(Posted August 1, 2023) A panel of the Fourth Circuit has announced an important ruling involving Virginia’s statute-of-limitations tolling provision. The case is Massey v. Virginia Tech, and comes from the Western District of Virginia.

The plaintiff was a long-time employee of the university. He alleged in his suit that the school had laid him off in 2019 as a pretext; he contended that the real reason was his taking ten days’ leave to recover from surgery. He first sued in state court within a year after the school notified him of the personnel action, claiming a violation of the federal Rehabilitation Act.

Six months later, the employee nonsuited his case; he refiled, this time in federal court, eleven days later. The school moved to dismiss, arguing that the suit was time-barred.

The employee pointed to the plain language of the tolling statute, Code §8.01-229. It says right there that his filing the first suit – the one in state court – tolls the running of the statute and gives him six months after the nonsuit to refile.

He’s right; it does say that. But the school had a different tack: It asserted that it enjoys the Commonwealth’s absolute sovereign immunity from being sued in state court. The Supreme Court of Virginia has described sovereign immunity as a jurisdictional defense – our courts don’t have jurisdiction to adjudicate claims against Aunt Virginia unless the Commonwealth has waived the immunity. Because Virginia has never waived its immunity from Rehabilitation Act claims brought here, that means that the state court didn’t have jurisdiction, even if a federal court would have.

That, in turn, could be case-dispositive because of this cite in the Fourth’s opinion: “The commencement of an action in a clearly inappropriate forum, a court that clearly lacks jurisdiction, will not toll the statute of limitations.” If the school is right, then the state court didn’t have jurisdiction to enter the nonsuit order; all it could do was enter an order dismissing the original case for lack of jurisdiction. And the absence of any tolling means that the employee’s federal suit came too late.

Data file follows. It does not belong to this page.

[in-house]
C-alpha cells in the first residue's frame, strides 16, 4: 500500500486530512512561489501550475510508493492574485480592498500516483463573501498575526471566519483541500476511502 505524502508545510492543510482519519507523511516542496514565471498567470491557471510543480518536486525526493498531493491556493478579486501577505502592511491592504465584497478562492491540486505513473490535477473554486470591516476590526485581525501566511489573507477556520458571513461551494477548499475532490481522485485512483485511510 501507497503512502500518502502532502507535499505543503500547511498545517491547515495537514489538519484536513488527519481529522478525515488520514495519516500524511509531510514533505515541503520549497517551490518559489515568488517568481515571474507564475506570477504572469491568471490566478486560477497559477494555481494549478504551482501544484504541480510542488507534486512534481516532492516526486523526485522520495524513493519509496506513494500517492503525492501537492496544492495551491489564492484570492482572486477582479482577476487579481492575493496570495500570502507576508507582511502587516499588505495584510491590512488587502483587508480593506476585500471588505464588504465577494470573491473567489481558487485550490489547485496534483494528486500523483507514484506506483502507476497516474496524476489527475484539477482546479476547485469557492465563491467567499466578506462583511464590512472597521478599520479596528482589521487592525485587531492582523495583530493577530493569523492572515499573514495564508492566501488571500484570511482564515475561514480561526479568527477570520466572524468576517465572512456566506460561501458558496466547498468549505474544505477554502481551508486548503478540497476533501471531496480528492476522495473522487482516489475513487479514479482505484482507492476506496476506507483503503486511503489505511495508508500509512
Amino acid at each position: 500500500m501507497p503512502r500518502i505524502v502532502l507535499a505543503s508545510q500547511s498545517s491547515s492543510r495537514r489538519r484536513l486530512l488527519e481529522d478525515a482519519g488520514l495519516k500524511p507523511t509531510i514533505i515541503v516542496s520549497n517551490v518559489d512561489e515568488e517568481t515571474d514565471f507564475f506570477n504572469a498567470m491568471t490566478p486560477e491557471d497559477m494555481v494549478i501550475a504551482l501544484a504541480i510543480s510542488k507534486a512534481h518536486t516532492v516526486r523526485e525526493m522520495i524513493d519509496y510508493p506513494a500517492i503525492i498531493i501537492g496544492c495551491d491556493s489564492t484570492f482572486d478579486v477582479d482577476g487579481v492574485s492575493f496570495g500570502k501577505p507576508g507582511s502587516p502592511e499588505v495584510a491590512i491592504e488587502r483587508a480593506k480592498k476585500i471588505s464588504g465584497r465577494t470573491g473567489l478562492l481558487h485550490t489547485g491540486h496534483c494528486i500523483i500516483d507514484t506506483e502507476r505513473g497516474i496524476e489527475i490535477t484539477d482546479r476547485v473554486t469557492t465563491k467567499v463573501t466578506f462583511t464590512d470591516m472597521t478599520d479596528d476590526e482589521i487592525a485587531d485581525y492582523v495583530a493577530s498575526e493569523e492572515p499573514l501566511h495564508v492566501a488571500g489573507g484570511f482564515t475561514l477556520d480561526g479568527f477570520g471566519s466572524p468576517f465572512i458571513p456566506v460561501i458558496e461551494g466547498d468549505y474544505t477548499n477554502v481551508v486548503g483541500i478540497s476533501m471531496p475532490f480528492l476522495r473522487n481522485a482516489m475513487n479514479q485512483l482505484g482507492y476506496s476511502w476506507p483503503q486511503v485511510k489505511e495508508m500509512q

That line of argument convinced the district judge, who dismissed the suit. On appeal, a Fourth Circuit panel unanimously disagrees, vacating the judgment and remanding the case for further proceedings. In doing so, it separates two components of subject-matter jurisdiction, that fire-breathing dragon that cannot be waived.

The first component is potential jurisdiction – the power to adjudicate claims of a particular class. The court today finds that the state court did possess the power to adjudicate this kind of claim, as it sounded either in tort or contract. The second component is active jurisdiction, “the power to adjudicate a particular case upon the merits.”

The Fourth Circuit rules that even if the immunity deprived the state court of active jurisdiction, that court still had potential jurisdiction, which includes, for one ironic example, the power to ascertain whether it has jurisdiction. In exercising potential jurisdiction, a court may enter ancillary orders and issue rulings that stop short of “adjudicating a particular case upon the merits.” Because a nonsuit is one such ancillary matter – nonsuits aren’t judgments on the merits – the Virginia tolling statute protects the employee here.

Senior Judge Traxler writes today’s opinion, joined fully by Judges Wynn and Richardson.